Despite being an observer state, Pakistan was represented in the SCO summit by Prime Minister Yousaf Raza Gillani. This indicates how much significance Pakistan attaches to SCO. Islamabad’s desire to a permanent member of the organization is motivated by the country’s objective reality of being a potentially viable route in future for Central Asian hydrocarbon riches to be marketed to South Asia, East Asia and the Pacific region. Pakistan can play a significant role in the economic development of the region and turn it into a trade and energy corridor by providing land and sea route to the SCO member countries, particularly the land-locked Central Asian countries.
Like Pakistan, India and Iran are also desirous of permanent membership of the SCO, which itself indicates the organization’s growing success as a regional initiative. The past over nine years have seen SCO attempting to realize the goals set in the Shanghai Declaration by creating appropriate institutional mechanisms and undertaking various cooperative steps. Its original agenda has not fundamentally changed; rather, its focus has expanded overtime. The organization has achieved significant progress in establishing mechanisms to deal with security issues, particularly terrorism, and fostering economic cooperation among the member-states.
Take terrorism, for instance. This has always been a priority area for SCO states. RATS is the main platform for cooperation in counter-terrorism for the member-states. For this purpose and to manage other security dangers, the member-states have held several joint military exercises. The most recent one, called ‘Peace Mission 2010’, concluded in September in Kazakhstan, in which some 5,000 troops from the member-states took part.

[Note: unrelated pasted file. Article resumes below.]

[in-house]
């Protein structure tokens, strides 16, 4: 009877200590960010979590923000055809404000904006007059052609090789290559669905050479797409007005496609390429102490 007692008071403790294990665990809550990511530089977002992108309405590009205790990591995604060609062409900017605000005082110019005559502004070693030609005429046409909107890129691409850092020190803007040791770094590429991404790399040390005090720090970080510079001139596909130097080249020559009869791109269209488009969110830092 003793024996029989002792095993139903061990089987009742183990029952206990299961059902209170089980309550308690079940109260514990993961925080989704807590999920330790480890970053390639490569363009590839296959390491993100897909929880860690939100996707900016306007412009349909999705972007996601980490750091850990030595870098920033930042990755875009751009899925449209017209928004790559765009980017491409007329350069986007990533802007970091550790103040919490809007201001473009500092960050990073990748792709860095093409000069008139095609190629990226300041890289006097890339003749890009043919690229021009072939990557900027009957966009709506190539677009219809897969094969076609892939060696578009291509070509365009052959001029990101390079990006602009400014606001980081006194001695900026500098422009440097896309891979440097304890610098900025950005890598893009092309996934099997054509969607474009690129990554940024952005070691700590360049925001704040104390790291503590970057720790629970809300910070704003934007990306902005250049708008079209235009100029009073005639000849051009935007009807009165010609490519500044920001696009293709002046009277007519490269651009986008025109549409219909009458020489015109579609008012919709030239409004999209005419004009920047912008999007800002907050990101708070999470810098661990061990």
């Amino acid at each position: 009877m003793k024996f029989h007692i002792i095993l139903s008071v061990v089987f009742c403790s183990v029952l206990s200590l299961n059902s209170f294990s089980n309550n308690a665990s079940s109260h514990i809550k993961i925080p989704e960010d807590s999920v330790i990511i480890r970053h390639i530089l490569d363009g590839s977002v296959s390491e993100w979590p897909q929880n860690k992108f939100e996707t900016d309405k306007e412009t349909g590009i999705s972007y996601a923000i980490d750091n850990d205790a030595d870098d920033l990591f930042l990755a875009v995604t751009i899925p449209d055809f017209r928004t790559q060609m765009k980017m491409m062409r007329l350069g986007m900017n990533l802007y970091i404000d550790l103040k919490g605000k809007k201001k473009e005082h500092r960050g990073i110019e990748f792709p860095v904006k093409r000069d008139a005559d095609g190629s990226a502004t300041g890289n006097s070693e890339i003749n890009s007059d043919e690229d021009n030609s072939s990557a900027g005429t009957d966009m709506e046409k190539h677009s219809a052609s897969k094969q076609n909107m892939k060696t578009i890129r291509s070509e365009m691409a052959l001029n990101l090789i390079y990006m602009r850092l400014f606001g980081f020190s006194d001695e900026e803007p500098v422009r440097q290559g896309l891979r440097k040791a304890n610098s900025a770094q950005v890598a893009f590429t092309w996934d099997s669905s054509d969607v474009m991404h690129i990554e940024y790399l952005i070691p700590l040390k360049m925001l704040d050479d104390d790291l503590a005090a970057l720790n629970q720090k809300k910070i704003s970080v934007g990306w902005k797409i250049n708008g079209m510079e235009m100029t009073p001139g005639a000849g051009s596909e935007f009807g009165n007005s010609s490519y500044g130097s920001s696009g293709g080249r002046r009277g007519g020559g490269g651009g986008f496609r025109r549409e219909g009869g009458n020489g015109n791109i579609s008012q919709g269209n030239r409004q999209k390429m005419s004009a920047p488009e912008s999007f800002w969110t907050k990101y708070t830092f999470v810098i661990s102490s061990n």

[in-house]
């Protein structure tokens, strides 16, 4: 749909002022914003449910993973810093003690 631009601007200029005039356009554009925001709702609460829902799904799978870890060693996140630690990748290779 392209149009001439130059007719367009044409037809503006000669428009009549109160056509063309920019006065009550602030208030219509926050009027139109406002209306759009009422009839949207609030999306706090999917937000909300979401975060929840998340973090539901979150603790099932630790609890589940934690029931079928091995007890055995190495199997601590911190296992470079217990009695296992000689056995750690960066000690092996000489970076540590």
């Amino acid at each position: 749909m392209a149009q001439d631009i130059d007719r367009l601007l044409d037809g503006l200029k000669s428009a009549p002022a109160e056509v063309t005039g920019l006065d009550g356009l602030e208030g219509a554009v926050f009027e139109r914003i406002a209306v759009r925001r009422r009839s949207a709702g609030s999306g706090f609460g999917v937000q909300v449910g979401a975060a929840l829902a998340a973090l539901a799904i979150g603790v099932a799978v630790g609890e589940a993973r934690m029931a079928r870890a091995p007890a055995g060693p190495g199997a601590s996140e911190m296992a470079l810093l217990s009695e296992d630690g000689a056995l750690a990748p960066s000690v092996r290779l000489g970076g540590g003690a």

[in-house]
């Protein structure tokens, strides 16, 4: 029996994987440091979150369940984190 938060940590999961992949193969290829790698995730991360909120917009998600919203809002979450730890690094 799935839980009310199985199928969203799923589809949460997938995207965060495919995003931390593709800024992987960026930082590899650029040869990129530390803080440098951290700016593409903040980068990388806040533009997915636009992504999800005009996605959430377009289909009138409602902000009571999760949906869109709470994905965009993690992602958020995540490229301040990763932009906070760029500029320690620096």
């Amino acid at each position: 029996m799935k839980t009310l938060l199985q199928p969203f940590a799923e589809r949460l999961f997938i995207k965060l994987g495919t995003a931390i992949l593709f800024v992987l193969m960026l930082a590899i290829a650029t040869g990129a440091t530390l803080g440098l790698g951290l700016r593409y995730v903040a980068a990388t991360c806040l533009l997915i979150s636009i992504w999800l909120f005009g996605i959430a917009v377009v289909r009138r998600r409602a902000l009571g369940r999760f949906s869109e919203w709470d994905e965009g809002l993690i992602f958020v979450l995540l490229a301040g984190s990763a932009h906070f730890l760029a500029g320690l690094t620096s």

Fostering security cooperation among the member countries may be a priority matter for the SCO, but closer look at its activities in recent years reveals a significant shift in the organizational focus from security to economic cooperation. Slowly but surely, SCO is doing what the other most successful regionalism initiative in Asia, the Association for South East Asian Nations (ASEAN), did: harnessing the collective economic potential of its member-states, promoting their economic development and trade, and developing communication links among them.